Last week, I had the opportunity to visit the community Sun-Ahonlaita just 10 days prior to Christmas. Needless to say, the trip was unbelievably remarkable and full of beautiful memories. The snowy winter in Eastern Finland together with the genuine and welcoming people at Sun-Ahonlaita was a richly rewarding experience that anyone had been lucky enough to encounter would find it difficult to forget.
Community life surrounded by nature
Would I ever stop talking about Finnish nature? – Probably not. Because I am constantly mesmerized by its incredible beauty and the peaceful feeling it always generously offers. As soon as we arrived, I could immediately feel the relaxed pace of life, and understand why people love coming to this place. Sun-Ahontaila is conveniently accessible from the city Joensuu, yet you can go straight to the beautiful lakes and forests from their backyard. Again, as someone who was born and raised in a crowded city of 8 million inhabitants, it was unfathomable to me still how the forest can be that close to anybody’s houses’ backyards.
Since I visited the community in the winter, my impression was “This must be the winter wonderland!” However, it is not difficult to imagine the magnificent beauty of nature here blooming with colors and scents in the summer time. As I was completely in awe walking on the frozen lake, I was told that people also go swimming and fishing there when it is possible.
Environment first before anything else
Another thing that greatly impressed me is how deeply nature integrates into the community life there. I have heard stories about Eco-living lifestyles in Finland, since the nation is globally famous for being the “greenest country in the world”. I was still surprised to be able to closely witness how the locals live so sustainably yet effortlessly. One example is how the community classifies their trash and makes use of their bio-waste. I was shown how their bio-waste is separated, gathered into a big bin, and made into compost. The compost will be used for their gardens later on when the spring comes. Another example is how the community always chooses local food and organic products whenever it is possible. They also try to minimize their environmental impacts by producing less waste.
Reading all the good news about Finns consider nature as “a caregiver and a provider that must be respected”; and now I was able to experience it. I finally came to the realization that because they constantly have the environment’s interests at heart. Thus, living sustainably comes firstly from those small, daily practices that make significant impacts. No wonder that Finnish people and Finland have earned themselves the above-mentioned title.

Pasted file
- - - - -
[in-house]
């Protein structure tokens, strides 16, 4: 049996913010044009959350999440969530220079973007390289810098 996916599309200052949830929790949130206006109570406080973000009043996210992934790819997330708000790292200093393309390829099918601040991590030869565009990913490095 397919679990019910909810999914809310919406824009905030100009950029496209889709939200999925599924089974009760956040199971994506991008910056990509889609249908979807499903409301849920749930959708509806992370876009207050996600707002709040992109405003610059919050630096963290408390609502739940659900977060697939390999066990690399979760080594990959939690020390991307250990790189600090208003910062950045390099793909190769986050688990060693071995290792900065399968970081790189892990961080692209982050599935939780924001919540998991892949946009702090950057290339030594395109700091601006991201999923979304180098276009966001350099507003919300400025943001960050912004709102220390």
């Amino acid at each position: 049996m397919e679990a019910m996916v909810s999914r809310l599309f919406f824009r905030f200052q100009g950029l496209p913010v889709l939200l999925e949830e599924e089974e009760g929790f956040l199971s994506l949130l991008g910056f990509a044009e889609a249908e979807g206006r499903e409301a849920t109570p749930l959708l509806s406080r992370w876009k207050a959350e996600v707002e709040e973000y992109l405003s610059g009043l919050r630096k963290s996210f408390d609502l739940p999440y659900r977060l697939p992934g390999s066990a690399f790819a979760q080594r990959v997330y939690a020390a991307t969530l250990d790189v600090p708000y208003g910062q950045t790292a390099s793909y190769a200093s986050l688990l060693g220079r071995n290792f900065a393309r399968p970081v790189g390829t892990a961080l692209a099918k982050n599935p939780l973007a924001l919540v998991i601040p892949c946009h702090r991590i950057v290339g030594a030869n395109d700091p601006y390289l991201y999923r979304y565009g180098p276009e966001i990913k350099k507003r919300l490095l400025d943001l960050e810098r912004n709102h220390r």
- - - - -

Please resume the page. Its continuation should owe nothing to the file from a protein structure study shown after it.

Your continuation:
The center of human well-being
I have to be honest and admit that I knew very little about human well-being and everything in between. Thanks to many fruitful discussions with the people I met there, I am now open to learn more. Besides being a sunny communal living where both residents and travelers are welcome, this is also the place where one comes to seek their inner self through peaceful yoga or mediation practices. I did not take part in any of their practices so I cannot say anything more. But still, based on my observation of how people kept coming back for the yoga retreats or mediation lessons, I can tell there must be a good reason for this.
The authenticity of living in a community
Well-being values are visible also in the way the residents sharing their lives. The community spirit can be seen through various activities that they do together: from making the place a beautiful place to live to their weekly-shared meals or how they take responsibilities for the mutual tasks. I was lucky to attend some of their communal activities; one of them was the Christmas Songs Night in which many local residents from nearby towns attended. Despite the snowy weather, many people had come to enjoy a lovely evening and celebrate the holiday season together.
I was super thrilled to taste Finnish Christmas traditional food and listen to many beautiful Finnish Christmas songs. And interestingly, I was not the only non-Finnish speaking person there. Apparently, the community is home to many others from different nationalities, who somehow find themselves deeply attached to the Finnish way of life and community values there. The night perfectly ended up with homemade joulutorttu (Finnish Christmas pastry) and warm glogi.
Coming back to the “city life” in Turku, I feel so grateful for this heartwarming experience. I have learnt so many new things throughout the trip, and I have come to greatly appreciate both the Finnish-ness and multicultural diversity that I had encountered during my short stay in Sun-Ahonlaita. As a traveler, there are still so much more of Finland that I would love to explore & this special community is one of those “roads less traveled” that I strongly recommend.